“Understanding the challenges and rewards of a career is especially important given how vested we are in our work life,” according to the CareerCast.com report, “Jobs Rated 2014: Ranking 200 Jobs From Best to Worst,” which examines metrics of income, stress levels, and growth potential.
Knowing employment trends and worker sentiment also is important as “Consumer Spending Likely to Support U.S. Economy,” notes marketpulse.com.
This article reveals that “household purchases make up almost 70% of the $16.8 trillion U.S. economy and have climbed an average 2% in the recovery” and “spending growth will accelerate to 2.7% next year [vs.] 2.3% in 2014.”
As consumers make job choices and decide how to spend their income, their decisions have a large impact. The question of “how was work,” therefore, has many answers regarding the state of personal finances and overall health of the economy.
This week, we’ll examine various circumstances, trends, sentiments, and choices made in the world of work.
Best Job of 2014: Mathematician. Earnings: $101,360
“In U.S., 31% Say Now Is a Good Time to Find a Quality Job,” says Gallup. This statistic is at “one of the highest levels measured since the 2008 financial crisis.”
The perspective on quality job opportunities goes hand in hand with a gradual economic recovery, as the indicator hit bottom in November 2009, when 8% agreed conditions were conducive to quality job opportunities.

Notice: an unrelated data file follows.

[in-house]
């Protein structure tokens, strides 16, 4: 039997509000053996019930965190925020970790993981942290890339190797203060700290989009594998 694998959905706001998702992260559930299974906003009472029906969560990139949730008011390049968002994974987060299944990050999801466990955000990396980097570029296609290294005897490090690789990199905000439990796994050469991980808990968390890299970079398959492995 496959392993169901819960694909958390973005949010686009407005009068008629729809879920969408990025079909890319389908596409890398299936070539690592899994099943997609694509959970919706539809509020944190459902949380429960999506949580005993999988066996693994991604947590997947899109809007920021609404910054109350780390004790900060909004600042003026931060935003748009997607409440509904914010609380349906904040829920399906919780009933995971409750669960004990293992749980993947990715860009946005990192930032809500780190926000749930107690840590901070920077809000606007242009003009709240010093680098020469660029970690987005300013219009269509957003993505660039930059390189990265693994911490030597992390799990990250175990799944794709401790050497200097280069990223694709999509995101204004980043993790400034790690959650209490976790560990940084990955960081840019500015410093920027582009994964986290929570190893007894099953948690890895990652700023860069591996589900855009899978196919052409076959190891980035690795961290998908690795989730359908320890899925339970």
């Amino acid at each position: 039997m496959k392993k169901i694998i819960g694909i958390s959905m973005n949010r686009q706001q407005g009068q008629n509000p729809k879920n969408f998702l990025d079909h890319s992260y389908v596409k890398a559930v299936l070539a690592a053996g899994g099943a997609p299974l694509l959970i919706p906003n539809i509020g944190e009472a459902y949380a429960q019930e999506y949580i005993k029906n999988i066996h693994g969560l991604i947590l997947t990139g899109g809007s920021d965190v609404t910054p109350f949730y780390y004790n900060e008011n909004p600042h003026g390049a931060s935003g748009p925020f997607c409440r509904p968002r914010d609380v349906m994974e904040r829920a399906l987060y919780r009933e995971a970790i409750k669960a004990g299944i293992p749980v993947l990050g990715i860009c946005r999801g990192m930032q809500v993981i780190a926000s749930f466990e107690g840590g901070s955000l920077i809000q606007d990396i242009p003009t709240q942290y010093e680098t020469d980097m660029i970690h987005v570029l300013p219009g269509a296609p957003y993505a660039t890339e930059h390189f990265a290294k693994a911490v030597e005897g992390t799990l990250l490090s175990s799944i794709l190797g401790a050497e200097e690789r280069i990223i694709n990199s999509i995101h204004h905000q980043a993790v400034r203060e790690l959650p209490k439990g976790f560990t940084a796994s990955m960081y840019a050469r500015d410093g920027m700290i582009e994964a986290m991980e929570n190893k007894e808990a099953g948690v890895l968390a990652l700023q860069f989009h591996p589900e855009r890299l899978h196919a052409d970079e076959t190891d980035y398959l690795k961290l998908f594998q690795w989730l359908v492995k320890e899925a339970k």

It took two years for the quality jobs outlook to begin its upward climb.
Good news is that “Job Openings Signal Hiring in U.S. to be Sustained,” says Bloomberg. The number of jobs to be filled in America reached the highest level in 13 years in August “as employers gained confidence to expand their workforces.”
Available jobs totaled 4.48 million, and fewer workers left employment.
Payrolls, consequently, have rebounded as unemployment shrinks and “Americans can look forward to sustained gains in hiring into 2015.”
In a somewhat contradictory view, “Wage Increases Grow Scarcer Even as U.S. Hiring Remains Strong,” reports Fox News. Here, a National Association for Business Economics survey shows only 24% of companies hiked compensation from July to September, “the first drop after three straight increases.”
Worst Job of 2014: Lumberjack. Earnings: $24,340
There’s a “Bright Outlook for the Class of 2015,” reports The Wall Street Journal, citing a Michigan State University recruitment survey.
Those with bachelor’s degrees will enjoy hiring trends up 16% in the 2014-2015 academic year. The increase is credited to residual hiring demand left by the recession and increasing employee turnover as workers “feel confident enough to leave jobs.”
“We’re going to see a couple of years of aggressive hiring” for college graduates, notes the report’s author.
Some employment sectors most promising for grads include nonprofits (up 16% over last year), insurance and finance (31%), information services (51%), and government (24%).
Young professionals are open-minded about seeking jobs on foreign shores, as “59% Of Millennials in the U.S. Would Move to Another Country for a Job,” reveals Business Insider.